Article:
# Understanding Strain Energy Density

The strain energy density is: $$\frac{1}{2}\sigma_{ij}\epsilon_{ij}$$ Where $$\sigma$$ is the Cauchy stress tensor ($$\sigma_{ij}=T_j(\mathbf{e}_i))$$ and $$\epsilon^e$$ is the infinitesimal strain tensor ($$\epsilon_{ij}=\frac{1}{2}\left(\frac{\partial u_i}{\partial x_j}+\frac{\partial u_j}{\partial x_i}\right))$$ and summation notation was used.

Is there a way to derive this relationship? Intuitively, the stress tensor represents the force per unit area and the strain tensor represents the displacement per unit length, so their product represents the "work" done by the internal stresses per unit volume, but I can't find a way to state that in a more rigorous derivation.

Infinitesimal stress–strain work is $$\sigma V\,d\varepsilon=C\varepsilon V\,d\varepsilon$$, where $$C$$ is the stiffness tensor. Integrate from initial strain 0 to final strain $$\varepsilon$$, replace an $$\varepsilon$$ with an equivalent $$\sigma/C$$, and normalize by volume to get the strain energy density: $$\frac{1}{2}\sigma \varepsilon$$.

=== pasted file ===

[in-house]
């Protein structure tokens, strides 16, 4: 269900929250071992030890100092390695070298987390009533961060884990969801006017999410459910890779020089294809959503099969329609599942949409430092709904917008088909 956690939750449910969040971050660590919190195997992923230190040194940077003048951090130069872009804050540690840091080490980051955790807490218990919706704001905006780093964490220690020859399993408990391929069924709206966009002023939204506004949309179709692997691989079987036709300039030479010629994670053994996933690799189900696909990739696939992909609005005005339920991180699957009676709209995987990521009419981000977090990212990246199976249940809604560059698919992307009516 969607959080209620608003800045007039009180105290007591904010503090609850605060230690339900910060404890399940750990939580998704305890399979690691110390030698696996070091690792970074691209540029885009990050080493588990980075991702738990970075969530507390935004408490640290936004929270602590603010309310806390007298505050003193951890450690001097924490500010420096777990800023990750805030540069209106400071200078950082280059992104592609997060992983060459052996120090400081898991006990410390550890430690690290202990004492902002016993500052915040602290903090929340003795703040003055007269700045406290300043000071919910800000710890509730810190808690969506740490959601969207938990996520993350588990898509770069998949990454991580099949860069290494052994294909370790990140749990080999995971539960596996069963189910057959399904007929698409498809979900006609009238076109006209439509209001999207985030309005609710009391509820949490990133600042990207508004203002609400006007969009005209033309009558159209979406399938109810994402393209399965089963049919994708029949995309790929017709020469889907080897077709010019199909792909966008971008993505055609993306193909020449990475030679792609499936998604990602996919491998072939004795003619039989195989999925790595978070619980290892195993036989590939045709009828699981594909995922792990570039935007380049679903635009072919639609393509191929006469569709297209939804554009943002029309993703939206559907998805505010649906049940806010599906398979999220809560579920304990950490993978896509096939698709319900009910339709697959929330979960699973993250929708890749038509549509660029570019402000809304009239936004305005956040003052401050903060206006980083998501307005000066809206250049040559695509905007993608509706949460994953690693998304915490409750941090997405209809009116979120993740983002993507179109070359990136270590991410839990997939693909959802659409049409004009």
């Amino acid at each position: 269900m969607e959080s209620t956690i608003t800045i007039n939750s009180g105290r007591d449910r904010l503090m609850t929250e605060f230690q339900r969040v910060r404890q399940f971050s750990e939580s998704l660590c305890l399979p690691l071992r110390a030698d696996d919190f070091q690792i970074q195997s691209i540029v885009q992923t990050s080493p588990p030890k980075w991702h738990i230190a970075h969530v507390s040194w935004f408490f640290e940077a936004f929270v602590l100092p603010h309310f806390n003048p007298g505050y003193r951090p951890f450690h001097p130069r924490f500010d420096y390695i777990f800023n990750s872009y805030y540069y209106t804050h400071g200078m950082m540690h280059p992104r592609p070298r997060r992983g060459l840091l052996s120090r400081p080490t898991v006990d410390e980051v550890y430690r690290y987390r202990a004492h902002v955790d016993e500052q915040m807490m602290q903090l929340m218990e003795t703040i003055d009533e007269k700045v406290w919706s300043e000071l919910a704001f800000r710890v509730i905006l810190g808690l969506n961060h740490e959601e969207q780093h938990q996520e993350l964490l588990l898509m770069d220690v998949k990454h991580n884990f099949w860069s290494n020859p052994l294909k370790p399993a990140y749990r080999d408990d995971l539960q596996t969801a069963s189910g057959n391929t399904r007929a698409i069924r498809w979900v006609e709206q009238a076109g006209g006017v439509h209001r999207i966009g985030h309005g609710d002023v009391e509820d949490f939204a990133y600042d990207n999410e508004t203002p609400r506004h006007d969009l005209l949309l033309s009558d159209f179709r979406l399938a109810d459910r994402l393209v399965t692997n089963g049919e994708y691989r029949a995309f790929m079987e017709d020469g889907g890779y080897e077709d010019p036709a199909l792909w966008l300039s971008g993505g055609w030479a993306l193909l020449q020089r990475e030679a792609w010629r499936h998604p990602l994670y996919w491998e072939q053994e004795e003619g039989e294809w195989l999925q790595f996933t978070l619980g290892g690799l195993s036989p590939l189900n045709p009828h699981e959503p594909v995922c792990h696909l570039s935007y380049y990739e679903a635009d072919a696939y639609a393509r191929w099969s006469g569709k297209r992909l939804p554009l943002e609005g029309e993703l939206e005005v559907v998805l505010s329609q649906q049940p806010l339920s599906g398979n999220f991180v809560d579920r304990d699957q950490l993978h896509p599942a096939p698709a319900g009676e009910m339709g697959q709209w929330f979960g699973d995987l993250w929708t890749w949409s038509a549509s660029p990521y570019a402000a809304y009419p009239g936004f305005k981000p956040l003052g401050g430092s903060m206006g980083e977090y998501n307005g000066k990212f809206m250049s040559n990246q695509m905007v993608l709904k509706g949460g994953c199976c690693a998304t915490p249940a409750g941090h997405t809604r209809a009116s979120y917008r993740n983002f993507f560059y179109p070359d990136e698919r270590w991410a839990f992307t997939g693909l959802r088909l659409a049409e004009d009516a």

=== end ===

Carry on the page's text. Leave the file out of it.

• Where does the formula for infinitesimal work done come from (in one dimension I understand it, but how does it work in general)? If $\epsilon$ is a tensor rather than a scalar quantity, how does integrating w.r.t to it make sense (and why can you apply the fundamental theorem of calculus?) I understand why the relationships hold when the stress and strain are in a single dimension, but I don't get how this generalizes when they're tensors.
• Hint: tensors are vector spaces (i.e. if $\epsilon$ is a tensor, then so is $s\epsilon$, where $s$ is a real number.)